I think :+}

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1 hour ago, thormas said:

I get the difference between 'either/or' and 'both/and' and I also understand the idea of becoming, process and inter-being. However it still seems that in 'both/and' there remains a dualism. This is not an absolute dualism but it is at least a dualism that happens in time and space and is a necessary condition of our knowing. In other words, man, through evolution, comes to know himself in this dualism, then man moves 'beyond/through' this dualism as the way to become Human.

 

I think :+}

"Not absolute" I see that as some sort of agreement. :) Buddhist non-dualism rests on "not two" rather than "all is one". To know reality is to live it, not to be able to pin it down in ideas and concepts all according to the dictates of logic or worse, a theological formula derived from a book.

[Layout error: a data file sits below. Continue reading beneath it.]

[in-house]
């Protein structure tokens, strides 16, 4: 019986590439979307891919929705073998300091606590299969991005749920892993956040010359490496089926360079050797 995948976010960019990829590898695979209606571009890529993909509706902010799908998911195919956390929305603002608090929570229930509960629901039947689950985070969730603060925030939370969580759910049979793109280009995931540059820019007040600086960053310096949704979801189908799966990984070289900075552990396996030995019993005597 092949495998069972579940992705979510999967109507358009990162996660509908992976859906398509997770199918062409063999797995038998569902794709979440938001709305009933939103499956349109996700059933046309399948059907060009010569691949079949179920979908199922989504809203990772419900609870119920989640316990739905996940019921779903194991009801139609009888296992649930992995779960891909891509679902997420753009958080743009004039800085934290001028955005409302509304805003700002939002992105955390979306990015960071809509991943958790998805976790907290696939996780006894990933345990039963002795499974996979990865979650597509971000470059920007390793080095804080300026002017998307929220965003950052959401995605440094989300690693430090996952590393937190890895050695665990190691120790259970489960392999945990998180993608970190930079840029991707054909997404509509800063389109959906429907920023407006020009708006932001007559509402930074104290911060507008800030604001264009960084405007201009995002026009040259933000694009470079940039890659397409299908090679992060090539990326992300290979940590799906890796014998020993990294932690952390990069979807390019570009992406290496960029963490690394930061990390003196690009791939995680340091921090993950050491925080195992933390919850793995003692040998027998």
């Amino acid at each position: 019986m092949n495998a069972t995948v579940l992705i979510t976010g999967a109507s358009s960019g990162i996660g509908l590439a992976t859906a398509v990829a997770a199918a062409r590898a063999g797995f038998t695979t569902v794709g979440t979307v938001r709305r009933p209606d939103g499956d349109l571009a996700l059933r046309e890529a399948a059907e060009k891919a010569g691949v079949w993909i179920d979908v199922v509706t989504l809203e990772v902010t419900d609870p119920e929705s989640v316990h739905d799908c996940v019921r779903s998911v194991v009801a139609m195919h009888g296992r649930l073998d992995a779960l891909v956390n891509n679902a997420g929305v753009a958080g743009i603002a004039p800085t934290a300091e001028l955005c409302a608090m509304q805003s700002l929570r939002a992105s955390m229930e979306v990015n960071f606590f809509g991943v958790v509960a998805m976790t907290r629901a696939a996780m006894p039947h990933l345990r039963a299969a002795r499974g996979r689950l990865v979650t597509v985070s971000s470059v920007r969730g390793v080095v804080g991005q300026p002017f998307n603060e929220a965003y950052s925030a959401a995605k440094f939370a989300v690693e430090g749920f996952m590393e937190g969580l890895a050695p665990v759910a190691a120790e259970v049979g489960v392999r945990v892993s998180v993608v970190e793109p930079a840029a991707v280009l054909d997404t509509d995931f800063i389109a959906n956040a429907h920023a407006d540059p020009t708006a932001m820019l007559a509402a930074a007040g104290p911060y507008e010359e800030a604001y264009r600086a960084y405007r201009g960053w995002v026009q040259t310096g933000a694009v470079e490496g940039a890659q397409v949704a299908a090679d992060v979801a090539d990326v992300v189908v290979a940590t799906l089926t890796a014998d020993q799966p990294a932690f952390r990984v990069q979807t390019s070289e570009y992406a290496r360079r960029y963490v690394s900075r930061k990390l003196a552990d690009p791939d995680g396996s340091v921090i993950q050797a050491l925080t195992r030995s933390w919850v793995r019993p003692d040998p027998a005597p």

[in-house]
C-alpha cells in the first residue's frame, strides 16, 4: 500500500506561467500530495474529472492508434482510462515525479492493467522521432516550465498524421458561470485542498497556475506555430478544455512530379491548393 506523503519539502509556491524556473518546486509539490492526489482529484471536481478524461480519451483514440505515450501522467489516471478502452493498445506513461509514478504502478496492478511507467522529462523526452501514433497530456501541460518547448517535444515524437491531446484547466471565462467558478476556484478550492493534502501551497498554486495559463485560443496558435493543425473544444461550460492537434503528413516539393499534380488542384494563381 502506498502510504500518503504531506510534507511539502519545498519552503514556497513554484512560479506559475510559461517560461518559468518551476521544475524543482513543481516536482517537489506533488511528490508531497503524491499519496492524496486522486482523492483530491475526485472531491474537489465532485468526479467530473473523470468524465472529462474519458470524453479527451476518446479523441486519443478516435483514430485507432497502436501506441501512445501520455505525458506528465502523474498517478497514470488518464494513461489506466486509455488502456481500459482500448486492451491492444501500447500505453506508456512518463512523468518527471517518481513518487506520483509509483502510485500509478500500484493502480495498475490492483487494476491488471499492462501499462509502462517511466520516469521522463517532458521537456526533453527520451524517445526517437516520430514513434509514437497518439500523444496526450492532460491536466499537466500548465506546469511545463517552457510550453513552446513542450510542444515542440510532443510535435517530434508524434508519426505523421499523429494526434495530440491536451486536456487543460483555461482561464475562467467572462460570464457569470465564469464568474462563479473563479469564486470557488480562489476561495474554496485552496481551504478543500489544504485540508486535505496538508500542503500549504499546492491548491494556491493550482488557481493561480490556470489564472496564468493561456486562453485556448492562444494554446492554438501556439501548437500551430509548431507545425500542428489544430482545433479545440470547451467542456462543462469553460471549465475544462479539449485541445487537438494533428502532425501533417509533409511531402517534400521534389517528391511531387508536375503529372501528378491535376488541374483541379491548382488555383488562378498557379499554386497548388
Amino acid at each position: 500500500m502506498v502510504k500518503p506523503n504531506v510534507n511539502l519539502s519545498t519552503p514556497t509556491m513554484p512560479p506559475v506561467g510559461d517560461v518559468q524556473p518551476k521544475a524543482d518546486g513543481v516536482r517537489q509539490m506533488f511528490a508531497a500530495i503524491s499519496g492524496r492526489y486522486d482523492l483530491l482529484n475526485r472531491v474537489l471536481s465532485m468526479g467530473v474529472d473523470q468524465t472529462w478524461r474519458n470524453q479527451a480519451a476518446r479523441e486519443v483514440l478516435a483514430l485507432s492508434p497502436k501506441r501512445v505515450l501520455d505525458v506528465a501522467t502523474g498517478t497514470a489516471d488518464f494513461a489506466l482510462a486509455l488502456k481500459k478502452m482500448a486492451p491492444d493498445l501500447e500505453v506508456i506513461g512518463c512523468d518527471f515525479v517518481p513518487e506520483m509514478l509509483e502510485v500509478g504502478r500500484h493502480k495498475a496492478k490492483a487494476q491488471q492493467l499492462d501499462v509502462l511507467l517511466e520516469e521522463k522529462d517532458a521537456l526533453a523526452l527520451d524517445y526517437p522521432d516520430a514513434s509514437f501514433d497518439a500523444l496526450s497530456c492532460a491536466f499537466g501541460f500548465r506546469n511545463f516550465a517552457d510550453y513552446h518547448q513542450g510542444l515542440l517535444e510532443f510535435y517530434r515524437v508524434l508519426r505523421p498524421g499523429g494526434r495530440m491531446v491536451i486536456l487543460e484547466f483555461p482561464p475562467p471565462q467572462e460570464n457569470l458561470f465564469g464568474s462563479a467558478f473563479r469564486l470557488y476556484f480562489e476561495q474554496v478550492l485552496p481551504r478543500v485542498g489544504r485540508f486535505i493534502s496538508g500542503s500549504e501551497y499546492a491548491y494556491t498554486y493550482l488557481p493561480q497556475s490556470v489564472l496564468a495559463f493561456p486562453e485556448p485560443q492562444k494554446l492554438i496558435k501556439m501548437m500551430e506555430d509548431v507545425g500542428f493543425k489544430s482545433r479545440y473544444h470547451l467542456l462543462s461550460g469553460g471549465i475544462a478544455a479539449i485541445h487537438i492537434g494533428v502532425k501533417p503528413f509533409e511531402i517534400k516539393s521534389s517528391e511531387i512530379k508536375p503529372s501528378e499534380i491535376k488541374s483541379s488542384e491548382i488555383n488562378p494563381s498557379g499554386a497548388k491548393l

My old favorite.....

O Saichi, will you tell us of Other Power?

Yes, but there is neither self power nor Other Power

What is, is the Graceful Acceptance only. 

 

For myself, any form of teleological anticipation corrupts the knowing. What "comes to be" will always be ungraspable.

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2 hours ago, tariki said:

 

Jung:- nothing worse can happen to one than to be completely understood. 

 

i think there may be wisdom in that statement. :)

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By the way. Happy fathers Day Derek.

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5 minutes ago, JosephM said:

By the way. Happy fathers Day Derek.

Thank you. I received a lovely key-ring ( plus the obligatory socks ) made of little silver nuggets spelling out the names of our two grandchildren, as well as "grandad". 

( The socks do have "Best Dad in the World" on one pair and "No1 Grandad" on the others )

Happy Fathers Day to whoever!

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Posted (edited)

I must have the same socks plus the shirt. I guess we will have to share the "No 1 Grandad"  title. In July of this year i am scheduled to inherit a " No 1 Great Grandad " title

Edited by JosephM